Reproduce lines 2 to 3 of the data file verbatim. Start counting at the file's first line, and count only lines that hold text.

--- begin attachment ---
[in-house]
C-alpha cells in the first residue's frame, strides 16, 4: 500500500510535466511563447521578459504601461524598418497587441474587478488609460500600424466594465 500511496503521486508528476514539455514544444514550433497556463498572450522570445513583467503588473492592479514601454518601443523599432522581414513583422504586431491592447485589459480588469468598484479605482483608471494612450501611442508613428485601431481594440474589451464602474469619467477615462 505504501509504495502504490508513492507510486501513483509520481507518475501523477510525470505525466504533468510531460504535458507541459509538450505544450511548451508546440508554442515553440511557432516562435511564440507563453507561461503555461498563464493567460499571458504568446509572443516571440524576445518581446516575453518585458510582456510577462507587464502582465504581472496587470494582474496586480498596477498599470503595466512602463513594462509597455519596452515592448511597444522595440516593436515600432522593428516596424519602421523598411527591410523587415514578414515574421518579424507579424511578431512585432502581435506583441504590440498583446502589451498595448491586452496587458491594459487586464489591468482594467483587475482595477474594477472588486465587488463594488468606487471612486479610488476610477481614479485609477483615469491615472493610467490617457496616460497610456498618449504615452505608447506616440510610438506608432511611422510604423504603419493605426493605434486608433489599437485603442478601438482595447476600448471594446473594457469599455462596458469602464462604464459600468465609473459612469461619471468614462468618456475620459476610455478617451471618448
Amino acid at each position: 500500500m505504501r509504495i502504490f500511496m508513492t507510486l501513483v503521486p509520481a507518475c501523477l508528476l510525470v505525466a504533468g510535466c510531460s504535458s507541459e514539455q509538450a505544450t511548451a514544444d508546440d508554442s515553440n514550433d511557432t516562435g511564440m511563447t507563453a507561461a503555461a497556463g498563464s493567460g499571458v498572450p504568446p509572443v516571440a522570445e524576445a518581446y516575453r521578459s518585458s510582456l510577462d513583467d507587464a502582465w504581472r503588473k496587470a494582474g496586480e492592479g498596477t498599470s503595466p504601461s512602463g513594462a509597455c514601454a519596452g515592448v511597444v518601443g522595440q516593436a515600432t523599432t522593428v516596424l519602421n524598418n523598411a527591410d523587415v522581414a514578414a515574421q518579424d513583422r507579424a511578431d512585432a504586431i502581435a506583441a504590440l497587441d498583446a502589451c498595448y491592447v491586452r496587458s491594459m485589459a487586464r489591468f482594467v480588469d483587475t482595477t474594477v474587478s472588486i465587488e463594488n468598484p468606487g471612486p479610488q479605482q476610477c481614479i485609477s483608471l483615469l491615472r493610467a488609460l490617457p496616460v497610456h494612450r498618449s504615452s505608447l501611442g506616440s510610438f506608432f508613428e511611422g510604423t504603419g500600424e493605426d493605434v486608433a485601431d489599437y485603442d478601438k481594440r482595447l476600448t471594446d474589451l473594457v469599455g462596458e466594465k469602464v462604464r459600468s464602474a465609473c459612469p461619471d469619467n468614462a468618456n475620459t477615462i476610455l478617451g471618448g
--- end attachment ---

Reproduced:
C-alpha cells in the first residue's frame, strides 16, 4: 500500500510535466511563447521578459504601461524598418497587441474587478488609460500600424466594465 500511496503521486508528476514539455514544444514550433497556463498572450522570445513583467503588473492592479514601454518601443523599432522581414513583422504586431491592447485589459480588469468598484479605482483608471494612450501611442508613428485601431481594440474589451464602474469619467477615462 505504501509504495502504490508513492507510486501513483509520481507518475501523477510525470505525466504533468510531460504535458507541459509538450505544450511548451508546440508554442515553440511557432516562435511564440507563453507561461503555461498563464493567460499571458504568446509572443516571440524576445518581446516575453518585458510582456510577462507587464502582465504581472496587470494582474496586480498596477498599470503595466512602463513594462509597455519596452515592448511597444522595440516593436515600432522593428516596424519602421523598411527591410523587415514578414515574421518579424507579424511578431512585432502581435506583441504590440498583446502589451498595448491586452496587458491594459487586464489591468482594467483587475482595477474594477472588486465587488463594488468606487471612486479610488476610477481614479485609477483615469491615472493610467490617457496616460497610456498618449504615452505608447506616440510610438506608432511611422510604423504603419493605426493605434486608433489599437485603442478601438482595447476600448471594446473594457469599455462596458469602464462604464459600468465609473459612469461619471468614462468618456475620459476610455478617451471618448
Amino acid at each position: 500500500m505504501r509504495i502504490f500511496m508513492t507510486l501513483v503521486p509520481a507518475c501523477l508528476l510525470v505525466a504533468g510535466c510531460s504535458s507541459e514539455q509538450a505544450t511548451a514544444d508546440d508554442s515553440n514550433d511557432t516562435g511564440m511563447t507563453a507561461a503555461a497556463g498563464s493567460g499571458v498572450p504568446p509572443v516571440a522570445e524576445a518581446y516575453r521578459s518585458s510582456l510577462d513583467d507587464a502582465w504581472r503588473k496587470a494582474g496586480e492592479g498596477t498599470s503595466p504601461s512602463g513594462a509597455c514601454a519596452g515592448v511597444v518601443g522595440q516593436a515600432t523599432t522593428v516596424l519602421n524598418n523598411a527591410d523587415v522581414a514578414a515574421q518579424d513583422r507579424a511578431d512585432a504586431i502581435a506583441a504590440l497587441d498583446a502589451c498595448y491592447v491586452r496587458s491594459m485589459a487586464r489591468f482594467v480588469d483587475t482595477t474594477v474587478s472588486i465587488e463594488n468598484p468606487g471612486p479610488q479605482q476610477c481614479i485609477s483608471l483615469l491615472r493610467a488609460l490617457p496616460v497610456h494612450r498618449s504615452s505608447l501611442g506616440s510610438f506608432f508613428e511611422g510604423t504603419g500600424e493605426d493605434v486608433a485601431d489599437y485603442d478601438k481594440r482595447l476600448t471594446d474589451l473594457v469599455g462596458e466594465k469602464v462604464r459600468s464602474a465609473c459612469p461619471d469619467n468614462a468618456n475620459t477615462i476610455l478617451g471618448g